The 24-hour news cycle is filled with political coverage, but not everything gets the attention it deserves. Here are five politics stories you may have missed in the past week.
1. Guantanamo, Forever — The Marshall Project, 2/28. The Marshall Project chronicles the story of one of the last men at Guantanamo Bay to seek legal representation and not have it, and what changed (and didn't) after he found an attorney. This long read provides a look at the controversial use of military tribunals, and how it can create "forever prisoners" who are held at the prison for years without being charged.
2. The Florida Loophole That Lets Thousands of People Banned From Guns Get Away With Lying on Background Checks — The Trace, 3/2. A legal loophole in the state of Florida prevents the prosecution of prohibited gun buyers who don't disclose their criminal histories in background checks. These are called "lie-and-try" cases. A bill that addresses this loophole is awaiting action from Florida lawmakers, who have been thrust into the national gun control debate in the aftermath of last month's Parkland shooting.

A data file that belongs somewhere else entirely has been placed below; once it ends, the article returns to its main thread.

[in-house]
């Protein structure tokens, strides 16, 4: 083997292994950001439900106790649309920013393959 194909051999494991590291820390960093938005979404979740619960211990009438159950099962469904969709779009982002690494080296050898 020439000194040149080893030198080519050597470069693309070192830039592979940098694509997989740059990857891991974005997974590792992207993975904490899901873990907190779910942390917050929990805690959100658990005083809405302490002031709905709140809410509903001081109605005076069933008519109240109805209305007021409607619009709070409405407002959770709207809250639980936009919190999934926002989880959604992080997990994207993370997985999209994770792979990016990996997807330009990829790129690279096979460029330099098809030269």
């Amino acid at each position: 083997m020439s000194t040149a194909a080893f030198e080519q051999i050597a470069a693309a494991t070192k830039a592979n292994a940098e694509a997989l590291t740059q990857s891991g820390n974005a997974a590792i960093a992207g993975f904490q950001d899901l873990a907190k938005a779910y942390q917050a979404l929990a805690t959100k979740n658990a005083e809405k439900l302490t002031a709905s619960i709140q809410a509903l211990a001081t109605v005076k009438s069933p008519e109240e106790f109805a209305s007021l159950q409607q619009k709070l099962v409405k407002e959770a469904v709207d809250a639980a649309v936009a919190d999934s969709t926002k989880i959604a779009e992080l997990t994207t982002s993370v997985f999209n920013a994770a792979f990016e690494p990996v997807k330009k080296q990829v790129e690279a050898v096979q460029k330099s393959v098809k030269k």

3. Proposed federal limits to opioid prescriptions draw opposition from physicians and patients — Stat, 3/6. The Centers for Medicare and Medicaid Services issued a new rule that would limit opioid doses to Medicare patients to "the equivalent" of 90 milligrams of morphine per day. This was met with strong opposition from doctors, patients and public health experts who say the rule is heavy handed and a one-size-fits-all solution.
4. In Alaska, wildlands lose out to roads and drill rigs — High Country News, 2/28. Sen. Lisa Murkowski, R-Alaska, has long fought for oil and gas development on protected lands in the state. Under President Donald Trump, it appears she'll achieve her goal.
5. Trump White House quietly issues report vindicating Obama regulations — Vox, 3/6. The Office of Management and Budget released a report showing that "major" regulations between 2006 and 2016 produced greater economic benefits than they cost. The analysis undercuts a longstanding GOP argument that regulations kill jobs and harm the economy.